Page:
Business networking and connecting can have a wider reach than we are aware of. Building contacts and creating a personal network is important, but often it’s the people your contacts know who can bring in business in unexpected ways. In this sense, networking is as much about brand-building and awareness-raising as it is about selling yourself directly.
Robert Taylor is Relationship Director at Royal Bank of Scotland (Future Williams & Glyn). He has developed, what is very much, a personal brand in pursuit of business development on behalf of the organisation he represents. He expands on this, “Recently, I received an unknown caller, from out of the blue….”
Caller: Is that Rob?
Caller: Rob from the bank?
Robert: Yes, it is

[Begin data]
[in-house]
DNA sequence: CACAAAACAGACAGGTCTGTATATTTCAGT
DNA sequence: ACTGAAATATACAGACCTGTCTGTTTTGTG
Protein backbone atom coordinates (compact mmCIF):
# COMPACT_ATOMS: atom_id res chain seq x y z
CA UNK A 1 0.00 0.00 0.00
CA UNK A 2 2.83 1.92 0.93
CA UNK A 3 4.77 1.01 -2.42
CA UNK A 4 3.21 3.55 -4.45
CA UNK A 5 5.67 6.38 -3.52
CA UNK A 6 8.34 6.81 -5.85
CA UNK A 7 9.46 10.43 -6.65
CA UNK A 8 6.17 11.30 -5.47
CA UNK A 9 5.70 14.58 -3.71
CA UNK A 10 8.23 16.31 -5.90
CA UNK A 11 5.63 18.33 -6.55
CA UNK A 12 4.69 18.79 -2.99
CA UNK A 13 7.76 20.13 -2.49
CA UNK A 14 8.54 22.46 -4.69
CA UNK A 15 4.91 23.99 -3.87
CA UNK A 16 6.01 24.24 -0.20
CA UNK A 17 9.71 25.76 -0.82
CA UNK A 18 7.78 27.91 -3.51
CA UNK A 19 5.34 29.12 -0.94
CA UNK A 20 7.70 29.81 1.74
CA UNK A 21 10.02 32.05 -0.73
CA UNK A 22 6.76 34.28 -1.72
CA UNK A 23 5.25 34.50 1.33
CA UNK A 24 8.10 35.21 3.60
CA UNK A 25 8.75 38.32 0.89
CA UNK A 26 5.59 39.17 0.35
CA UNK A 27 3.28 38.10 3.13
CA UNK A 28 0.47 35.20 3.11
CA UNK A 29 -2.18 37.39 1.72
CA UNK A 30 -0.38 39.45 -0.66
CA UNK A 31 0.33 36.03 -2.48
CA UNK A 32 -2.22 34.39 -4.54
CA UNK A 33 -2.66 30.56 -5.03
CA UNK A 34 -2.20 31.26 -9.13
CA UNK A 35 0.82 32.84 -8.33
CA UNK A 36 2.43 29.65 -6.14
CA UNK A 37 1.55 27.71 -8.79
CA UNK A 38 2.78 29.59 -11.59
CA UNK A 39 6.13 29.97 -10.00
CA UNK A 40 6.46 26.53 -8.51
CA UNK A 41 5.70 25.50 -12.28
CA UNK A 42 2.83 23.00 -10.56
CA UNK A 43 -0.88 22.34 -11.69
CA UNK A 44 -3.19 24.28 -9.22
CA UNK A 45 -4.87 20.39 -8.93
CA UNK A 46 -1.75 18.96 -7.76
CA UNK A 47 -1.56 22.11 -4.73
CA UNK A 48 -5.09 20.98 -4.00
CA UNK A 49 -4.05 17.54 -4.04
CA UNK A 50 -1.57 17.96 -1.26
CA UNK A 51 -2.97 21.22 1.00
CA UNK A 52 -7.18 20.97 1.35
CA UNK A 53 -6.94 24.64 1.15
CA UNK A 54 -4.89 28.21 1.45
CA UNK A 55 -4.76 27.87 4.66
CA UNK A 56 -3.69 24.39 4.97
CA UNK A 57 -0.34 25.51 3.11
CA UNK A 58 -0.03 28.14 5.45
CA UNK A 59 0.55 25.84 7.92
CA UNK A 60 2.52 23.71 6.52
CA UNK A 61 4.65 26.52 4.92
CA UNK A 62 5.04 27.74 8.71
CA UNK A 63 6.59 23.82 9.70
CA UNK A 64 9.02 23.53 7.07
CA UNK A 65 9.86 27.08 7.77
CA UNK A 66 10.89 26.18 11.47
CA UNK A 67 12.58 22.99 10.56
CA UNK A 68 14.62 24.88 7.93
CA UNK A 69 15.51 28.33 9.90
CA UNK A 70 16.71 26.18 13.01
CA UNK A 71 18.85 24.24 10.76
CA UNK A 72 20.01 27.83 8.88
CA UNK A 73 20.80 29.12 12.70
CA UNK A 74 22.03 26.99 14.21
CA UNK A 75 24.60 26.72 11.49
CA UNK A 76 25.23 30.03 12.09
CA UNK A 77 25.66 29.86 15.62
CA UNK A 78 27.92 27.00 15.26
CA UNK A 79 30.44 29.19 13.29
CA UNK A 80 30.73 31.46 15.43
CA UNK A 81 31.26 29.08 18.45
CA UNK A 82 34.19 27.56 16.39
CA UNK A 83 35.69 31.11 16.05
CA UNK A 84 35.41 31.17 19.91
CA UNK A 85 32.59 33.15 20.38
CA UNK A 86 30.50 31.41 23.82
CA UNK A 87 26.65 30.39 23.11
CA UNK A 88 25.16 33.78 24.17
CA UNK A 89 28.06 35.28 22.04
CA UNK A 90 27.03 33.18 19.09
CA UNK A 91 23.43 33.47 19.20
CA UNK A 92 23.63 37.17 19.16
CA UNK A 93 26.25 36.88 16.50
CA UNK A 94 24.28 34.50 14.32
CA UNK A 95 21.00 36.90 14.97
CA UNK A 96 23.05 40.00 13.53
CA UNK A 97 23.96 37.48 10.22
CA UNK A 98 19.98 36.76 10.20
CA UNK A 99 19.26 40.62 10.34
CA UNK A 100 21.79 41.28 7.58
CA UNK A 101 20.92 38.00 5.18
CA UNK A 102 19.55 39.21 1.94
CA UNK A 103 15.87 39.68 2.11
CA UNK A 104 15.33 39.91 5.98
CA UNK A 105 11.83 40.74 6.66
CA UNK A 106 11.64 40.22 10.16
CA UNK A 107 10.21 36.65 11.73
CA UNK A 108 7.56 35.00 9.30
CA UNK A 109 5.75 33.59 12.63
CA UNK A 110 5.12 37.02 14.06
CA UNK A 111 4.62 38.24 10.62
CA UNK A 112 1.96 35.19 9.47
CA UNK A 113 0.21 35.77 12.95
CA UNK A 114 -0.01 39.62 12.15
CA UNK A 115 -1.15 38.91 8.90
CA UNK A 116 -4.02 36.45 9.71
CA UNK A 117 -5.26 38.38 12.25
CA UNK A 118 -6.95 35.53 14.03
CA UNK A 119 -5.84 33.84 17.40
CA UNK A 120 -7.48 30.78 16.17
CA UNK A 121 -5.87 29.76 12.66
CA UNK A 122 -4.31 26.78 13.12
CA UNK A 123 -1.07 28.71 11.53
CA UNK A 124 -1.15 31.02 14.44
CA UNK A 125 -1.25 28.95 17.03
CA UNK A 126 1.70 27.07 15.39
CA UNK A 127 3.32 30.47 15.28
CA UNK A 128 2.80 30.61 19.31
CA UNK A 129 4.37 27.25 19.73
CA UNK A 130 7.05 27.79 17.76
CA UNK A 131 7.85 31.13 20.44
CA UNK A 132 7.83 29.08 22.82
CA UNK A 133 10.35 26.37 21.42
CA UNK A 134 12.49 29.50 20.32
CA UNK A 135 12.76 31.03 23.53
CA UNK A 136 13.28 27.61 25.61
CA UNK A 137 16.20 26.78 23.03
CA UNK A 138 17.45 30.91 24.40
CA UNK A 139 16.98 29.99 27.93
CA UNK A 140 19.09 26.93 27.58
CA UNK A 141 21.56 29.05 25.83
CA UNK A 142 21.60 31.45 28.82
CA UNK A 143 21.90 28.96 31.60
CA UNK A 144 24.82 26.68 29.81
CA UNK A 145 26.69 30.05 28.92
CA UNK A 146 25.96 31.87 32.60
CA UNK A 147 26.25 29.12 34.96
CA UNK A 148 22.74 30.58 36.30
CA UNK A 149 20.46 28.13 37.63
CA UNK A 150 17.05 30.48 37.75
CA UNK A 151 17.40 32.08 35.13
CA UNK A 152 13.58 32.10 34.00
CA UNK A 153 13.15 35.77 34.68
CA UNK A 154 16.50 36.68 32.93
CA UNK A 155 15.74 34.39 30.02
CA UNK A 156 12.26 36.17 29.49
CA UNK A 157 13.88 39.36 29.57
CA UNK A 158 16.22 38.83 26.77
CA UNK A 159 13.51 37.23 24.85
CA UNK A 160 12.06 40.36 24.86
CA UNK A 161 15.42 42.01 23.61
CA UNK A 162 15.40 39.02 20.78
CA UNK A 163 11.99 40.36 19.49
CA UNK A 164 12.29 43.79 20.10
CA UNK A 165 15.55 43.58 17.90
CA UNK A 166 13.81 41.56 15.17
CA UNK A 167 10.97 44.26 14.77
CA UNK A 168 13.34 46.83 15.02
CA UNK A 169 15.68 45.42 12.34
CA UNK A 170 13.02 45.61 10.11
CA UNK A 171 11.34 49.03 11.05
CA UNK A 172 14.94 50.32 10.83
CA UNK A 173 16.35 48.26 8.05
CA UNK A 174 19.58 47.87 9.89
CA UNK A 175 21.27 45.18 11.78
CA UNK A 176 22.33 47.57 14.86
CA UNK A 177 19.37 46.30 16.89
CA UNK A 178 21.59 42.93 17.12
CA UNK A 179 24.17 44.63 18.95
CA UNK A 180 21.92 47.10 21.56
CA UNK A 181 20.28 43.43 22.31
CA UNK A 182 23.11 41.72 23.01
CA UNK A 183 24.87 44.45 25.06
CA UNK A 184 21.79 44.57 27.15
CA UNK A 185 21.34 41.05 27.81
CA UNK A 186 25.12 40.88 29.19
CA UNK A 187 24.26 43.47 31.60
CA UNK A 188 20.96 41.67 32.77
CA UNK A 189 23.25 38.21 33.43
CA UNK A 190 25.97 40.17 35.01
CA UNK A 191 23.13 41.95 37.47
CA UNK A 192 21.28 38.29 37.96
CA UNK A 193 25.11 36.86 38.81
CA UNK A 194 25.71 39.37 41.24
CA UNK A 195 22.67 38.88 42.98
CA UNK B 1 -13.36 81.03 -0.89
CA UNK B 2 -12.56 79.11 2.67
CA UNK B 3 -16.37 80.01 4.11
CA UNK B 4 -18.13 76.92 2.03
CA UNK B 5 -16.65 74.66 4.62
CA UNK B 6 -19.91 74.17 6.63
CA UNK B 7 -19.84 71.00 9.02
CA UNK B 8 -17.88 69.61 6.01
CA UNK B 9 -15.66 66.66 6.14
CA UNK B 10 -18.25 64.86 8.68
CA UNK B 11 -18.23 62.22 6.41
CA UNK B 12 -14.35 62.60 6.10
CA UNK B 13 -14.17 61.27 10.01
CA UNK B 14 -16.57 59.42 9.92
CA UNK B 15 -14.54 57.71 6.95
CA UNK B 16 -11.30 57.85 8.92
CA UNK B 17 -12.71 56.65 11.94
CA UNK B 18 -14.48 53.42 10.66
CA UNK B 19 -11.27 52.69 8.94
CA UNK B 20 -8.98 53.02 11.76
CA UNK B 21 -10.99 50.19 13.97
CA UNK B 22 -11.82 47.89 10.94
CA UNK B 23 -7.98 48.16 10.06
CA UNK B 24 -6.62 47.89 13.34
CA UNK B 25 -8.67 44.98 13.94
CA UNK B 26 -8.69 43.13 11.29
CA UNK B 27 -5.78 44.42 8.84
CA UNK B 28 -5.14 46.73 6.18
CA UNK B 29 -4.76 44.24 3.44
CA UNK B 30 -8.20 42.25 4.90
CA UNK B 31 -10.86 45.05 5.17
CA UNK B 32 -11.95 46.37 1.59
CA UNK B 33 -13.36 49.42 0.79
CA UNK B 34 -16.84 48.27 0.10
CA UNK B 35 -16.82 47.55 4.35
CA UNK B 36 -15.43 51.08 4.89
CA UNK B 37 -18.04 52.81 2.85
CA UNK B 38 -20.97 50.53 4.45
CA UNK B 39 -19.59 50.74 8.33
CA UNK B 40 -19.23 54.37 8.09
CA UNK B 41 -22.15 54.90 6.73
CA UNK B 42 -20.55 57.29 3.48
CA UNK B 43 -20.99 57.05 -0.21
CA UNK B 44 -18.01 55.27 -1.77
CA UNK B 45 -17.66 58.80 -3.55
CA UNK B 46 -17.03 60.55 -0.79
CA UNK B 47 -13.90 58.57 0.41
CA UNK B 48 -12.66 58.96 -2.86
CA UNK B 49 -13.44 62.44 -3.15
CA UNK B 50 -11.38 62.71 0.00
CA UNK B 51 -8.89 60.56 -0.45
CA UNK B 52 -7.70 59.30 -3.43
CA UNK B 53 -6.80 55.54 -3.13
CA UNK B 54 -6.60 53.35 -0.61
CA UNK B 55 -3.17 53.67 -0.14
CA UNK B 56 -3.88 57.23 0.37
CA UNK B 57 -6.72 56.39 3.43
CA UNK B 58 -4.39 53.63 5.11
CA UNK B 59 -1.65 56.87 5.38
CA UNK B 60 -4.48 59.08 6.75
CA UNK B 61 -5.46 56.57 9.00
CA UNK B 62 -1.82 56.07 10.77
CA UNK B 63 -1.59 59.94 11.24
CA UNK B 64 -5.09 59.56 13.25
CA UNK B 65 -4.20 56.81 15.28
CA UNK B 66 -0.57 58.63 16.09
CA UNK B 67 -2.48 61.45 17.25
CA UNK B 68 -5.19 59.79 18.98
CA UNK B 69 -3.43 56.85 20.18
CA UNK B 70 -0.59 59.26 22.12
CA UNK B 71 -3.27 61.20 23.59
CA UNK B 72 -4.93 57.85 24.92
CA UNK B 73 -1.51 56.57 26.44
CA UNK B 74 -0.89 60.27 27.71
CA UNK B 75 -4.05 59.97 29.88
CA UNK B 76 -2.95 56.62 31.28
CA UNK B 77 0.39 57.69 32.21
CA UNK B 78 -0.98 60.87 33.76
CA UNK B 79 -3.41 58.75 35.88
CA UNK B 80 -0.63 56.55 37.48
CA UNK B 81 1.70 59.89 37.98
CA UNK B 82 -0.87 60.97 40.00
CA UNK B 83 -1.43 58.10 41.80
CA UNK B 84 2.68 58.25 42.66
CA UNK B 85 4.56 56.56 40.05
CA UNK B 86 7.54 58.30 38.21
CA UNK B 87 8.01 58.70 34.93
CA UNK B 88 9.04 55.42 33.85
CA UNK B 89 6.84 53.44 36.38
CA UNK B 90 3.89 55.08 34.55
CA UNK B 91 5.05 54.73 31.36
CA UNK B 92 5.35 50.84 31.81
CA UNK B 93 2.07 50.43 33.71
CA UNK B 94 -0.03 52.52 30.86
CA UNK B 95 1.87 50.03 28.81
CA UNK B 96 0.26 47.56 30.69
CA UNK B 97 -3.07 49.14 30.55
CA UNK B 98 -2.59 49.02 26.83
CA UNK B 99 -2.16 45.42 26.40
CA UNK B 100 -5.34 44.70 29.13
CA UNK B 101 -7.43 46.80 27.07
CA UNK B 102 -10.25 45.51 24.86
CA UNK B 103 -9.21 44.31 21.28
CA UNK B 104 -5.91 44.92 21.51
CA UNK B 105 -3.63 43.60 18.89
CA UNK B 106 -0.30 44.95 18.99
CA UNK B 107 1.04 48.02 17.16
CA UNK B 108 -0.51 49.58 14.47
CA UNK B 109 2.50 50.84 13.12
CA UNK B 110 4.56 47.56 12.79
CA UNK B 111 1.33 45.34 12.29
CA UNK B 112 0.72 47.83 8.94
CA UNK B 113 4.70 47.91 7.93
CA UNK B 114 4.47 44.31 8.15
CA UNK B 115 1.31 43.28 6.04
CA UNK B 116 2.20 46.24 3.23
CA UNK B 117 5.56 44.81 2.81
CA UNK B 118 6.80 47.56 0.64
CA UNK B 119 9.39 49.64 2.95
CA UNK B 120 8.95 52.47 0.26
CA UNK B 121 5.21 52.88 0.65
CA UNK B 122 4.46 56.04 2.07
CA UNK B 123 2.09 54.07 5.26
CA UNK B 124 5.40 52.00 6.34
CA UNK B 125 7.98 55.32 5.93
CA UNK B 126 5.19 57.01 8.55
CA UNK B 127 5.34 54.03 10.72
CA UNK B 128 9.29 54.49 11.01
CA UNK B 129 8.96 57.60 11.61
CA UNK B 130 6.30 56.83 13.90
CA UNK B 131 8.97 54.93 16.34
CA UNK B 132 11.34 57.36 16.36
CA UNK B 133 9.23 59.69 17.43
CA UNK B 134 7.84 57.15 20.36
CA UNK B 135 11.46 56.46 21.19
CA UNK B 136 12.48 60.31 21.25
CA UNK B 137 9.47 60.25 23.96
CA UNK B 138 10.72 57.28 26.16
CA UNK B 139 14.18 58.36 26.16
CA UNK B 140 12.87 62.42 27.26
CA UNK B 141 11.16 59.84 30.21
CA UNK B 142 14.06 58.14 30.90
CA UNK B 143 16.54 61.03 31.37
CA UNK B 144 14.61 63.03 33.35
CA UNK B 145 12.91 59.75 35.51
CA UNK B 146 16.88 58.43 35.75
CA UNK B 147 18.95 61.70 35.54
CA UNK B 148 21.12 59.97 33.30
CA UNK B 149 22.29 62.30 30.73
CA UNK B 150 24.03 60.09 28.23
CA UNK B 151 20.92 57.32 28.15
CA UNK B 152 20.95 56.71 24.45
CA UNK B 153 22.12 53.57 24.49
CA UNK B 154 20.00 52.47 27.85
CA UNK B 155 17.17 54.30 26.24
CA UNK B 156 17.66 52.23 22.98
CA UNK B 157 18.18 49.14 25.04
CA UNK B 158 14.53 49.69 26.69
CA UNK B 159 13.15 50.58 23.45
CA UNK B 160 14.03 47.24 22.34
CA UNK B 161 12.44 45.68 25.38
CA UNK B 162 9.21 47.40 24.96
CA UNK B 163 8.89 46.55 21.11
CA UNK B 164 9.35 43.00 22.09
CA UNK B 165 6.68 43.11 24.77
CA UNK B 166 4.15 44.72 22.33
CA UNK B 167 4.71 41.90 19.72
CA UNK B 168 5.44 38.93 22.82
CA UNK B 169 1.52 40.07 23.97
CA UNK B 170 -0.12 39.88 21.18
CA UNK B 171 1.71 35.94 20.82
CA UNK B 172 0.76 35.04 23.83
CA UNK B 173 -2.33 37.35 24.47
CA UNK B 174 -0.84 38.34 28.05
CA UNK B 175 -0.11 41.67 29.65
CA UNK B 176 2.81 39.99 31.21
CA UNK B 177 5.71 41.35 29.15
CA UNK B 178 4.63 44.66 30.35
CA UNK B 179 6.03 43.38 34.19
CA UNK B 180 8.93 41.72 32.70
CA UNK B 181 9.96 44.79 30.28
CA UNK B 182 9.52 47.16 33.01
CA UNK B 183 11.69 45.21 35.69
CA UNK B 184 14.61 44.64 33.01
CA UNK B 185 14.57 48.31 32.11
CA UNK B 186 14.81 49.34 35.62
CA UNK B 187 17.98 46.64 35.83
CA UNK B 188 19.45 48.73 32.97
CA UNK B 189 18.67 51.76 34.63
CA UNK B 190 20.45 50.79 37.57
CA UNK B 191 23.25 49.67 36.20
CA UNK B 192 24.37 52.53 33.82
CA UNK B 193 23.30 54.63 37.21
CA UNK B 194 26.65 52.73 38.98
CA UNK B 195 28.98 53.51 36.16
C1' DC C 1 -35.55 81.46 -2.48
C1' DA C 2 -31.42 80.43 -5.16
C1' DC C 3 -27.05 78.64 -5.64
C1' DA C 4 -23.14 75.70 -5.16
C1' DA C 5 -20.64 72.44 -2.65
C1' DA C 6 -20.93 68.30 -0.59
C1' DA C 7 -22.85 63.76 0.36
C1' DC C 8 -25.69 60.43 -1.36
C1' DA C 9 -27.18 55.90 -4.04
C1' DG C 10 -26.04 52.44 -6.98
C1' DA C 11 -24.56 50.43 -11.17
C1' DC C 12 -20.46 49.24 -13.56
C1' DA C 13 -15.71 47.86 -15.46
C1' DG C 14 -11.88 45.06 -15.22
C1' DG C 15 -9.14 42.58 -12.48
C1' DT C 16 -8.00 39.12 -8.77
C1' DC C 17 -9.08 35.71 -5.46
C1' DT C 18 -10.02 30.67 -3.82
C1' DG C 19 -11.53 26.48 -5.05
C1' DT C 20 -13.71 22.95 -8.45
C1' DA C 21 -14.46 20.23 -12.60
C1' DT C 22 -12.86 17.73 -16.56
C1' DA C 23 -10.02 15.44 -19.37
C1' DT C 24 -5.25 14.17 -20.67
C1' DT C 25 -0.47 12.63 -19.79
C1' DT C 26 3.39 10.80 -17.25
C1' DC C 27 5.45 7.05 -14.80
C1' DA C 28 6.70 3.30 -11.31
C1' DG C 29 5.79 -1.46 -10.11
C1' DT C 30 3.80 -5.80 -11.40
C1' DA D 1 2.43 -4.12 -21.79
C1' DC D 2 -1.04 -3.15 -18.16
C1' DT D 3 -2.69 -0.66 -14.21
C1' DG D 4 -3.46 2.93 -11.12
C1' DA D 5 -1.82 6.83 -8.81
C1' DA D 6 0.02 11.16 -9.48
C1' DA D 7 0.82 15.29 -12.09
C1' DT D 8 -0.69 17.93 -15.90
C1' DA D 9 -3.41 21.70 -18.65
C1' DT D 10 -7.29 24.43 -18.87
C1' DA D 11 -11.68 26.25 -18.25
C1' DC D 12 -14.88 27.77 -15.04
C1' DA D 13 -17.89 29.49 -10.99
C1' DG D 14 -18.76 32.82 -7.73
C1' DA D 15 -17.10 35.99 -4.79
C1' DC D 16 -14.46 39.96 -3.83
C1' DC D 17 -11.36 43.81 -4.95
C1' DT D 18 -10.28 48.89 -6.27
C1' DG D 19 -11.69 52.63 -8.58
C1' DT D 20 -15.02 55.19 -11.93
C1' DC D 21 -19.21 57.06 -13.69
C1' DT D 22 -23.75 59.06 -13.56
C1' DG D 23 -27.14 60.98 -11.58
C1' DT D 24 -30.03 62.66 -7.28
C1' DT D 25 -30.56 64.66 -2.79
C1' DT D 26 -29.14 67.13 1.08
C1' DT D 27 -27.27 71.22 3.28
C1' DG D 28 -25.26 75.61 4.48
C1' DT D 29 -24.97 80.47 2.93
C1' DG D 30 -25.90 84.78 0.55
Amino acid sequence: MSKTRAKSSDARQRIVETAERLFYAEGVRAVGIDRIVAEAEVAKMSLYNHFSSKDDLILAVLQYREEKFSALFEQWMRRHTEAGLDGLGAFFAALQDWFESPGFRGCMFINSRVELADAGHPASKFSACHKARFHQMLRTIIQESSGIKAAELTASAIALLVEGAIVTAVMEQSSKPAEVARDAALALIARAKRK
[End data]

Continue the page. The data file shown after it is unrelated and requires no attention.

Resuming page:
Caller: I believe that you are the guy that should be looking after my business accounts
Robert: I am
Caller: Can you come and see me?
Robert: I’ll be with you this afternoon
Robert explains further, “There was no beating around the bush. He knew of me and my work and he wanted to know when I could come and see him. As result of a 90-minute meeting with him, he turned out to be a significant business customer for RBS.
“I didn’t know him and he wasn’t an active prospect”, explains Robert. “He had heard about me through things like our RBS Breakfast Meetings and the Business Connections events we hold regularly with M3 Media Publishing. These provide me with a platform to promote what I do at a very personal, interactive level”.
It is on this kind of platform that Robert has been able to launch and develop his personal brand. And the word about that brand has spread, to the extent that he’s receiving enquiries like the example above.
“Be proud of your brand,” Robert advises, “because if you’re personally involved in its success, the rewards can be very real”.
Business Aspects Magazine appreciates Robert Taylor‘s contribution to this article.